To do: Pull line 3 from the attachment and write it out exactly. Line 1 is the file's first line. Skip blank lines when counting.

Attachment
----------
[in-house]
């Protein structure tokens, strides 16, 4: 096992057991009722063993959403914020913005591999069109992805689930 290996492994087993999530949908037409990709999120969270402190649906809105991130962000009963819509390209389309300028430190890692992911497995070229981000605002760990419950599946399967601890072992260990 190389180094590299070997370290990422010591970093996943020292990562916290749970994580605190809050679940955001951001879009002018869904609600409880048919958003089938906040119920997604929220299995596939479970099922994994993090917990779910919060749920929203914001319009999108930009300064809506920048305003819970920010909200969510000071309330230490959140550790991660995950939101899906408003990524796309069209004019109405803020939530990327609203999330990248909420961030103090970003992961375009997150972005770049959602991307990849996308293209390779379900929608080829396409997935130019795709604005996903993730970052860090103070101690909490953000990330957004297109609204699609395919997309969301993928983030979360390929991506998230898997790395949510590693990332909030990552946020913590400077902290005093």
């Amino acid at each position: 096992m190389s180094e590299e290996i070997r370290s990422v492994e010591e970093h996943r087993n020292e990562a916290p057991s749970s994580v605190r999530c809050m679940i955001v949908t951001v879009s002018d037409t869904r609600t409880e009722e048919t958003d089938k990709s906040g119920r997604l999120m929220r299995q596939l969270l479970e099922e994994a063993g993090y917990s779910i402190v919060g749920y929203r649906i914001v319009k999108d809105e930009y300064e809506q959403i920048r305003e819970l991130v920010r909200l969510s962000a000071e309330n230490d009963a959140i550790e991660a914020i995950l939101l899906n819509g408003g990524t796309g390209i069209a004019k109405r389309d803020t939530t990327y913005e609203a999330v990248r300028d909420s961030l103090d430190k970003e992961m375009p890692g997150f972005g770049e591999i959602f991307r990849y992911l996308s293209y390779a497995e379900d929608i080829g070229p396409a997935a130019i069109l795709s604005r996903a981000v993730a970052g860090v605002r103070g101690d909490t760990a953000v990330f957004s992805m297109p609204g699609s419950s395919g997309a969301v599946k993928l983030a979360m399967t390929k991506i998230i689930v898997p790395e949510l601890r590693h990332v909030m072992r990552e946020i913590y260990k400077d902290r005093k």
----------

């Amino acid at each position: 096992m190389s180094e590299e290996i070997r370290s990422v492994e010591e970093h996943r087993n020292e990562a916290p057991s749970s994580v605190r999530c809050m679940i955001v949908t951001v879009s002018d037409t869904r609600t409880e009722e048919t958003d089938k990709s906040g119920r997604l999120m929220r299995q596939l969270l479970e099922e994994a063993g993090y917990s779910i402190v919060g749920y929203r649906i914001v319009k999108d809105e930009y300064e809506q959403i920048r305003e819970l991130v920010r909200l969510s962000a000071e309330n230490d009963a959140i550790e991660a914020i995950l939101l899906n819509g408003g990524t796309g390209i069209a004019k109405r389309d803020t939530t990327y913005e609203a999330v990248r300028d909420s961030l103090d430190k970003e992961m375009p890692g997150f972005g770049e591999i959602f991307r990849y992911l996308s293209y390779a497995e379900d929608i080829g070229p396409a997935a130019i069109l795709s604005r996903a981000v993730a970052g860090v605002r103070g101690d909490t760990a953000v990330f957004s992805m297109p609204g699609s419950s395919g997309a969301v599946k993928l983030a979360m399967t390929k991506i998230i689930v898997p790395e949510l601890r590693h990332v909030m072992r990552e946020i913590y260990k400077d902290r005093k």